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When life gives you lemons, make trees!
Next time you're sucking on a lemon save a few of the seeds to grow into your own tree. Even in the colder months, a productive lemon tree can be growing inside of your home. They are beautiful in appearance, from their dark-green leaves to snow-white blooms, and they also emit a pleasant, refreshing fragrance.
Growing a lemon tree from seed is surprisingly straightforward, and something that anyone can do if they have a warm, sunny windowsill. It will take a few years to before it fruits and flowers but eventually your hard work will pay off. Citrus will grow in all parts of Australia except areas that experience severe frost.
Citrus trees have big benefits
- They can produce gloriously perfumed white flowers, sport glossy, green leaves and brightly coloured fruit – yellow, orange and green
- Fruit holds on the tree in good condition for many months after ripening providing long-term self-storage
- Citrus fruits are rich in vitamin C and are great for winter health including resistance to colds and flu
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Here's how you grow your own lemon tree
Firstly you'll need
- An organic lemon since non-organic lemons often contain non-germinating seeds
- Fertile potting soil, and natural fertilisers like compost
- A seedling pot that is about 24 inches wide by 12 inches deep
- A planting pot that is six inches wide and six inches deep (this comes in handy further down the track)
- A sunny, indoor growing location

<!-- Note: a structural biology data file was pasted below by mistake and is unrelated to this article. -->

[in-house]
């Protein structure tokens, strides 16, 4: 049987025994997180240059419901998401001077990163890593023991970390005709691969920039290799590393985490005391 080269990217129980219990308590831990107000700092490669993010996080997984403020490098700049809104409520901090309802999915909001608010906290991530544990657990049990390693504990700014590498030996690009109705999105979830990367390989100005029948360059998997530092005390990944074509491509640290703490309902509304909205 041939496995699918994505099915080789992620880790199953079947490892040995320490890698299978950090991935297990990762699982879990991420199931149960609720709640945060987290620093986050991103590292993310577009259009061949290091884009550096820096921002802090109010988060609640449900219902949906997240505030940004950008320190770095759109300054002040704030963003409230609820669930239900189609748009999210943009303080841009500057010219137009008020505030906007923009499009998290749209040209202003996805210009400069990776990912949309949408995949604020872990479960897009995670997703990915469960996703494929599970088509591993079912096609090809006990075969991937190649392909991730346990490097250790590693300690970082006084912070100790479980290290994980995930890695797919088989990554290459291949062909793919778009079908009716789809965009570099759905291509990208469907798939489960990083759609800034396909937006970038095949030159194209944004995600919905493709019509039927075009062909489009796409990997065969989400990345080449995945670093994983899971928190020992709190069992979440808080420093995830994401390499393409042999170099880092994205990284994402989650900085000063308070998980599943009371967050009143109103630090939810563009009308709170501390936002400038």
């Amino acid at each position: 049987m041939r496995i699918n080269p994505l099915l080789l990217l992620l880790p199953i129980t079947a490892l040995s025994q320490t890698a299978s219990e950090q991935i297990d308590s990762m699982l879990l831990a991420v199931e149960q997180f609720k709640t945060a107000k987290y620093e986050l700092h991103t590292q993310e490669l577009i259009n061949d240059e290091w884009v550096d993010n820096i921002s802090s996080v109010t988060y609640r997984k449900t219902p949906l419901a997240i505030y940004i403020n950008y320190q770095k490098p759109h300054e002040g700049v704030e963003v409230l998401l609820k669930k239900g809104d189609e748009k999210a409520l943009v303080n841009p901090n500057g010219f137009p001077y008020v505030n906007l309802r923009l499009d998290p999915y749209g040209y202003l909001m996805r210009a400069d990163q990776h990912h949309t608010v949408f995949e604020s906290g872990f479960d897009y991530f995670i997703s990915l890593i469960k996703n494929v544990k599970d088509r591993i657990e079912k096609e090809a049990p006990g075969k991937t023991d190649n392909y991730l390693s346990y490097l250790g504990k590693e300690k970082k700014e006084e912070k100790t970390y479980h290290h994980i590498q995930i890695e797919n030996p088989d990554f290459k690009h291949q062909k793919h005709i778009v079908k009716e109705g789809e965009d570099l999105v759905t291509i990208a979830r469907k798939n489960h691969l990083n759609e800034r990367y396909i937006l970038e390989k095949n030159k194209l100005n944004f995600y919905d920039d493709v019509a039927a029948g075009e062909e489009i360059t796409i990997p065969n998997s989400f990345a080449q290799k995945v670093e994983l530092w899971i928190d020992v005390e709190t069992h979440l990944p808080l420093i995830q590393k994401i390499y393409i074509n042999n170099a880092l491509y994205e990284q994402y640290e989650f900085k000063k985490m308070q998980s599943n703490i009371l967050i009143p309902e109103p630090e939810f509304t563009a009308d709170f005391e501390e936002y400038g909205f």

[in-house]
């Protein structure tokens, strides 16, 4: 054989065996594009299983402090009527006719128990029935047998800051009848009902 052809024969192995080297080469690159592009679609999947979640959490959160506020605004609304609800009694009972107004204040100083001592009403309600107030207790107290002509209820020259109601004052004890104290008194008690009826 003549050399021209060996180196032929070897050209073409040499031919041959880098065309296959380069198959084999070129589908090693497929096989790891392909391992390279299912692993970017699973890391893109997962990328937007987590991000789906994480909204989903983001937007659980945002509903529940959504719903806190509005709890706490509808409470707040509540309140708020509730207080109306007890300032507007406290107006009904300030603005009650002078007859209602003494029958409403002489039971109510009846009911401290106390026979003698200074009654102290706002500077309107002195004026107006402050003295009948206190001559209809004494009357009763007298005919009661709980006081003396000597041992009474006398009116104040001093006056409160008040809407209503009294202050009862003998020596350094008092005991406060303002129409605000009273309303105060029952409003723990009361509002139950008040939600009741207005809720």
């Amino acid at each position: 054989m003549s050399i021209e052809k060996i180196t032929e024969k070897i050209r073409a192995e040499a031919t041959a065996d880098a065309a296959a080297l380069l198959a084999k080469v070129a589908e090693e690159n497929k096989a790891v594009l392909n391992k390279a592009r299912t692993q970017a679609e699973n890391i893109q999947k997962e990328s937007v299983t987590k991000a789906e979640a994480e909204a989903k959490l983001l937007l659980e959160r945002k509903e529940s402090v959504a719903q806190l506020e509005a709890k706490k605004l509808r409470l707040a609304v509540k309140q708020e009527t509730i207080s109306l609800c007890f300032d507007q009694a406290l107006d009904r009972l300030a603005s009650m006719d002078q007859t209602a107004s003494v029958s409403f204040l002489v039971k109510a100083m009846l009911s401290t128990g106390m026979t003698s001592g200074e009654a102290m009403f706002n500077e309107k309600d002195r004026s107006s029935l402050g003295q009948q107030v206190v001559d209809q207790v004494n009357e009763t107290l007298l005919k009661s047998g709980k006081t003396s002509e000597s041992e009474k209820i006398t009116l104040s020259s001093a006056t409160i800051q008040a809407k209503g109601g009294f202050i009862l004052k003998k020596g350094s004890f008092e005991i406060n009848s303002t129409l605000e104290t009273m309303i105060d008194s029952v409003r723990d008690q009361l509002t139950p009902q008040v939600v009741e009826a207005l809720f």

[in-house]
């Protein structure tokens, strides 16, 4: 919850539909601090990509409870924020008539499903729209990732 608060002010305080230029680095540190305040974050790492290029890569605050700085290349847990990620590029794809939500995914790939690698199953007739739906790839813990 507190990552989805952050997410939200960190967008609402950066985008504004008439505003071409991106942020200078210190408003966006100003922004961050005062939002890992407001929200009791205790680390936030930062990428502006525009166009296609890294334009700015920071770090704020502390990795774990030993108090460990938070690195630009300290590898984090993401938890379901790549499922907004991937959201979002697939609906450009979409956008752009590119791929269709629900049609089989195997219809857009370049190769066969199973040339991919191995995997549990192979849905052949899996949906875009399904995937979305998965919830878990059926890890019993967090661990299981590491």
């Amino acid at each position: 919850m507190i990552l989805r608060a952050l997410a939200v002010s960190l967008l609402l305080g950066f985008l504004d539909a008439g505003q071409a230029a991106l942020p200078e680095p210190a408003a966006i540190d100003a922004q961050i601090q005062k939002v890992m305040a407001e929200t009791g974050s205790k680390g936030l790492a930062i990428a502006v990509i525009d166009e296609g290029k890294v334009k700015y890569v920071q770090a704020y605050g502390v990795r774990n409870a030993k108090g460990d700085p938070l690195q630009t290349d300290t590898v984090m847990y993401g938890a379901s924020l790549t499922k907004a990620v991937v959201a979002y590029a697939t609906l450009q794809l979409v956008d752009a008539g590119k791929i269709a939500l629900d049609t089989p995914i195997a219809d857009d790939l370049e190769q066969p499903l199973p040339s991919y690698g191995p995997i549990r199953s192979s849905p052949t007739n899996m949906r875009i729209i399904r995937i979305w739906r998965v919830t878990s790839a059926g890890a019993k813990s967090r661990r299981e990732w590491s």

- Moisten the potting soil so that it is damp, but not soaked, all the way through.
- Fill the smaller pot with soil, all the way up to an inch below the rim.
- Cut open your lemon and remove a seed. Remove all of the pulp from its surface. A good way to do this is to simply suck on it until it is clean.
- Do not delay to plant. The seed must still be moist when it is buried into the soil in the smaller pot. Plant the seed about half an inch deep in the middle of the pot.
- Spray the soil that is directly above the seed gently with water from a spray bottle.
- Cover the pot with clear plastic wrap, seal the edges with a good rubber band, and poke small holes in the top with a pencil.
- Place the pot in a warm, sunny location.
- Spray on more water occasionally, not allowing the soil to dry out. Do not cause water to puddle though. Just keep the soil somewhat moist.
- After about two weeks, when the sproutling emerges, take the plastic covering off. If you need additional light for your lemon plant, you can use a grow light to supplement the sun's light.
- Take care of the young plant by keeping the soil damp, by making sure it gets at least eight full hours of light per day, and by giving it moderate doses of organic fertiliser like compost.
- Watch over your plant to ensure it is not attacked by bugs or diseases. Prune off brown, dead leaves when necessary. Use pesticides if you must. Protect your new lemon tree!
- When the plant outgrows its small pot, put it in the larger pot. You will go through much the same procedure when you re-plant it as when you first planted. Younger plants need more water than older plants, but they all do need adequate water. Don't starve your poor plant after all that work of growing it!
Thanks to Eat Local Grown for these great tips.
I have also seen people who sprout the seeds using a different method requiring a plastic bag, so if anyone is familiar with this, would love you to leave a comment below.
Happy lemon tree planting!